Monday, August 29, 2005

Circumsizing Faith

Proud infidel Christopher Hitchens lobs more "subtle" broadsides at faith and its discontents in Monday's Slate. This time Hitch looks on in horror as religion coincides with blood and blowjobs. Quoting the NYTs, Hitch reproduces this tidbit from the Aug. 26 Metro section:
A circumcision ritual practiced by some Orthodox Jews has alarmed city health officials, who say it may have led to three cases of herpes—one of them fatal—in infants. … The practice is known as oral suction, or in Hebrew, metzitzah b'peh: after removing the foreskin of the penis, the practitioner, or mohel, sucks the blood from the wound to clean it.
Hitch goes on to gleefully attack NYC's Mayor Bloomberg for not stopping this practice immediately. But what's more disconcerting, although in no way surprising, is a local rabbi's response to the practice.
Let's by all means hear from Rabbi David Niederman of the United Jewish Organization in Williamsburg, Brooklyn, who emerged from his meeting with Bloomberg to inform us that: "The Orthodox Jewish community will continue the practice that has been practiced for over 5,000 years. We do not change. And we will not change."
Hitch's response:
You can preach it, rabbi, but you have no more right to practice it than a Muslim imam who preaches the duty of holy war has the right to put his teachings into effect. And Rabbi Yitzchok Fischer, the 57-year-old man who ministered to the three boys in question, is currently under a court order that forbids him from doing it again—pending an investigation by the health department. What "investigation?" If another man of that age were found to be slicing the foreskins of little boys and then sucking their penises and their blood, he would be in jail—one hopes—so fast that his feet wouldn't touch the ground. If he then told the court that God ordered him to do it, he would be offering precisely the defense that thousands of psychos have already made so familiar. Preach it rabbi. Preach it to the judge.
Isn't it funny how if you belong to an established religious sect, criminal acts become relative and open to interpretation according to "theological" taste?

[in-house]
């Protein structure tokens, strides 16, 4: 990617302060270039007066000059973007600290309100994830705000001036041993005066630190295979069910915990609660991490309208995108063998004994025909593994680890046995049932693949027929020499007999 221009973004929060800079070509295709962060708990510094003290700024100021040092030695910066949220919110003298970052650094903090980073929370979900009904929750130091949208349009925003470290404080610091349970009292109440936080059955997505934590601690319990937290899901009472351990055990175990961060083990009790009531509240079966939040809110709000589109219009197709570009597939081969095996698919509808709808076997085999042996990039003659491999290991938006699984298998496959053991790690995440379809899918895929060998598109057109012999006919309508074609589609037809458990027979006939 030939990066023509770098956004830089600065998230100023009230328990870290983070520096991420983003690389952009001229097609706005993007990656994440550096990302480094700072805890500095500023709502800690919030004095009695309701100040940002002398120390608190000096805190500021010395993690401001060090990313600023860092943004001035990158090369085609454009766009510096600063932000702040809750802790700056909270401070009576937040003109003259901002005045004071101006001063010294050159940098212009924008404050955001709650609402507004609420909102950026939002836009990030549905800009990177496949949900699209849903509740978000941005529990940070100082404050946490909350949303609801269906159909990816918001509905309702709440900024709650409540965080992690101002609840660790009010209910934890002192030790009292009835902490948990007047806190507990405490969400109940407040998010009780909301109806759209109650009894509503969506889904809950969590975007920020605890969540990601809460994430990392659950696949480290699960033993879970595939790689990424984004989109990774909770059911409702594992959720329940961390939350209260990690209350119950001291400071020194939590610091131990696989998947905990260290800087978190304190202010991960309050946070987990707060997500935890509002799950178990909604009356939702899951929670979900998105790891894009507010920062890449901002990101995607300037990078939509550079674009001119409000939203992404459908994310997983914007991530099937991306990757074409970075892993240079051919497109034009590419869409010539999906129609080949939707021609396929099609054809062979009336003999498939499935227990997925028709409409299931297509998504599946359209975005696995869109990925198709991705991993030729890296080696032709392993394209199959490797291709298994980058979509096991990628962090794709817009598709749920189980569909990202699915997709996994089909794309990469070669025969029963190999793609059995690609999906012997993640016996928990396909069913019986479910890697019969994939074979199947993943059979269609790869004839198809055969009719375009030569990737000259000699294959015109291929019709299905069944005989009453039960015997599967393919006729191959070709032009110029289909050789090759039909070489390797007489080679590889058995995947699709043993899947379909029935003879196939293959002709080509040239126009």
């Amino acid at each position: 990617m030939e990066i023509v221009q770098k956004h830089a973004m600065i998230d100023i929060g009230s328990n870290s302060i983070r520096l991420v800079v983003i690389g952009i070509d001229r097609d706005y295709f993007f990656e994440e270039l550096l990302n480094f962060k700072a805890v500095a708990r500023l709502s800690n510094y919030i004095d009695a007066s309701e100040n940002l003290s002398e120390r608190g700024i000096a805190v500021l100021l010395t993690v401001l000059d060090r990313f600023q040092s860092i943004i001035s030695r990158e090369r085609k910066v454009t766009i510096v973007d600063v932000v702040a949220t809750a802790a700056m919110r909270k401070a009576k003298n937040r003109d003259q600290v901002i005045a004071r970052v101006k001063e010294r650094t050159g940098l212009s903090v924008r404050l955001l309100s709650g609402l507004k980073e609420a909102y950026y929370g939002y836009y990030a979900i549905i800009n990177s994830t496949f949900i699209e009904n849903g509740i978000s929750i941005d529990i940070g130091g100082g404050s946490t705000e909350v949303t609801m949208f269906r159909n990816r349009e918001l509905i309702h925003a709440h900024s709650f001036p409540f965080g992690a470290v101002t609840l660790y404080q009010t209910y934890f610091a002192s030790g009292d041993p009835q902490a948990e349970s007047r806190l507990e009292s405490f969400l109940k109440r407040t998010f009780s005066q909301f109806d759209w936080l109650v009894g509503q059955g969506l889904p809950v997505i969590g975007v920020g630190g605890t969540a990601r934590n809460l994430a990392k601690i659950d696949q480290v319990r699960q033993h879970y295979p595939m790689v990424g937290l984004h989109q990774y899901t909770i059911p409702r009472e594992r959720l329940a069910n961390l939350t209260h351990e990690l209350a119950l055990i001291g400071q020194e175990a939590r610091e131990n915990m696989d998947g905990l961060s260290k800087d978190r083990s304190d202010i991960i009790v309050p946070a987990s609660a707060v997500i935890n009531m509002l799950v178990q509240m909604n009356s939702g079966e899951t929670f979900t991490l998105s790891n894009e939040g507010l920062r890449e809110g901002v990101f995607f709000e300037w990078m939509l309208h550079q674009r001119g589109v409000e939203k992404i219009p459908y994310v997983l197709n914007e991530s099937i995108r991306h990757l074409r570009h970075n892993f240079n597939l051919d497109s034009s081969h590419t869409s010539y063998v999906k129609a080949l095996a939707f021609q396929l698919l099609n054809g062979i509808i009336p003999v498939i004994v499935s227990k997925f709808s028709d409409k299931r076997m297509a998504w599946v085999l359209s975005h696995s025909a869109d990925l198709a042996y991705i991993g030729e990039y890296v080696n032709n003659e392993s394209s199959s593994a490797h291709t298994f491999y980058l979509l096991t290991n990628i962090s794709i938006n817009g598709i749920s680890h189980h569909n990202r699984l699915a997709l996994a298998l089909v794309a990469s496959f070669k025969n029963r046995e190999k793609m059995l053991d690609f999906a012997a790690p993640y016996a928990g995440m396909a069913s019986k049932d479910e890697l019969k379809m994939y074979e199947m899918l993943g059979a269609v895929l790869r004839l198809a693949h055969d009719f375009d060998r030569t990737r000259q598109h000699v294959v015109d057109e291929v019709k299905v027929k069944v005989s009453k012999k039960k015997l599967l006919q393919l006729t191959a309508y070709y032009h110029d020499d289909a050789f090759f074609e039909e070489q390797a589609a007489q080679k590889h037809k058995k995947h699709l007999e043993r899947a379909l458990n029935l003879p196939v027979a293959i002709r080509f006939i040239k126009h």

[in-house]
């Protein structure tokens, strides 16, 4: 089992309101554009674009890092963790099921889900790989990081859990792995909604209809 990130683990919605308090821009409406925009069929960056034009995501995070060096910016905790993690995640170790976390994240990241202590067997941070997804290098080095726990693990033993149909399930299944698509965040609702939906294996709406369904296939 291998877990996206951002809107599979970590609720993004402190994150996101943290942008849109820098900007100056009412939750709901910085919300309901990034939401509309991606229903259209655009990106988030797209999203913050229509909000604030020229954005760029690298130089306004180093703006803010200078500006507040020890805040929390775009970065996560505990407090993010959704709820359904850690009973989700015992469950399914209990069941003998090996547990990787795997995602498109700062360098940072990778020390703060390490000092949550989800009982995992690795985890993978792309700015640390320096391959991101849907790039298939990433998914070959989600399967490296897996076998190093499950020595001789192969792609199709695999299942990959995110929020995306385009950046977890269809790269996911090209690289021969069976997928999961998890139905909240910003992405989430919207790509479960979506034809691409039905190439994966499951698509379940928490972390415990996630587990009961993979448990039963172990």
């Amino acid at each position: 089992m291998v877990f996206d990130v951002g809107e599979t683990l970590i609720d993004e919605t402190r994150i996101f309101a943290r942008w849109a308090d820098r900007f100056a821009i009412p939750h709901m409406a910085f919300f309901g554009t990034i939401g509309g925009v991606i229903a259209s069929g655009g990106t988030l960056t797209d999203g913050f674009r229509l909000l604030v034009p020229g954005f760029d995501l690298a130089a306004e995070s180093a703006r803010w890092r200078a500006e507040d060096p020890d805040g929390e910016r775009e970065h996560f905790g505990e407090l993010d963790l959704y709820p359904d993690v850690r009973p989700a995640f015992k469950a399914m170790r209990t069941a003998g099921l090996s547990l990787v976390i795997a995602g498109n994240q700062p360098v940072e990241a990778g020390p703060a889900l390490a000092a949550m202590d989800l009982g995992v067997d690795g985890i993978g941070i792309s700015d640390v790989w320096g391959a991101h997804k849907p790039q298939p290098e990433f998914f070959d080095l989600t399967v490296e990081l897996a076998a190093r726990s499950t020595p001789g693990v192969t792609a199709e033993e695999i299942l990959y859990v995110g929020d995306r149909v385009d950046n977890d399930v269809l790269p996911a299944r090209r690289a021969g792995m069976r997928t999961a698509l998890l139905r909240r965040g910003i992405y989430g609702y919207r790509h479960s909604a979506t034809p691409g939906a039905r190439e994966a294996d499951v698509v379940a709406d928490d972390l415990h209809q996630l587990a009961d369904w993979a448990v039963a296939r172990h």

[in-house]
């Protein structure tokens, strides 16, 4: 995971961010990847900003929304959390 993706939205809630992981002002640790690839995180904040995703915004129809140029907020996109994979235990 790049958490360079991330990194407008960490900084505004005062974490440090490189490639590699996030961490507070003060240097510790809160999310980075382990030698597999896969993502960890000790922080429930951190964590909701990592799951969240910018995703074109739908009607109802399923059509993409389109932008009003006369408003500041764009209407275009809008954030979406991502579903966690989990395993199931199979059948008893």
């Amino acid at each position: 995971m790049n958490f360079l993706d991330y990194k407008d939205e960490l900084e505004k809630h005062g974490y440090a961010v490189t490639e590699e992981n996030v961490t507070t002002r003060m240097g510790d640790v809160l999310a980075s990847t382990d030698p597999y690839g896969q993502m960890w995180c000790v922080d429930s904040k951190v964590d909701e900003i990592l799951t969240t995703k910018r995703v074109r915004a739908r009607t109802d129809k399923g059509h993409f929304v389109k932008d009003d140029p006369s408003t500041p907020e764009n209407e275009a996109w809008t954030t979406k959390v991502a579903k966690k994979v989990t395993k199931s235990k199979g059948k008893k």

This reminds me of a time I had dinner with a young lady that identified herself as a "liberal" concerned with human rights. By the end of our conversation I had wished she never opened her mouth as she had defended the hideous act of female circumcision, admonishing me not to judge another's culture. How dare I indeed, considering the U.N. has supported the right to grant asylum to those courageous young women who flee this devilish practice. How is this relevant you might ask? While her opinion wasn't theology per se, her multi-cultural relativism travels in its auspicious company due to the loss of critical thinking and the absence of the most human of traits -- empathy. Apparently she didn't even have the prejudice to defend her own team. Regardless, neither tradition nor culture grants anyone the right to violate, especially violently, another's human rights.

As Hitchens concludes:
Jewish babies exposed to herpes in New York, thousands of American children injured for life after the rape and torture they suffered at the hands of a compliant Catholic priesthood, prelates and mullahs outbidding each other in denial of AIDS … it's not just your mental health that is challenged by faith. Anyone who says that this evil deserves legal protection is exactly as guilty as the filthy old men who delight in inflicting it. What a pity that there is no hell.
What a pity indeed.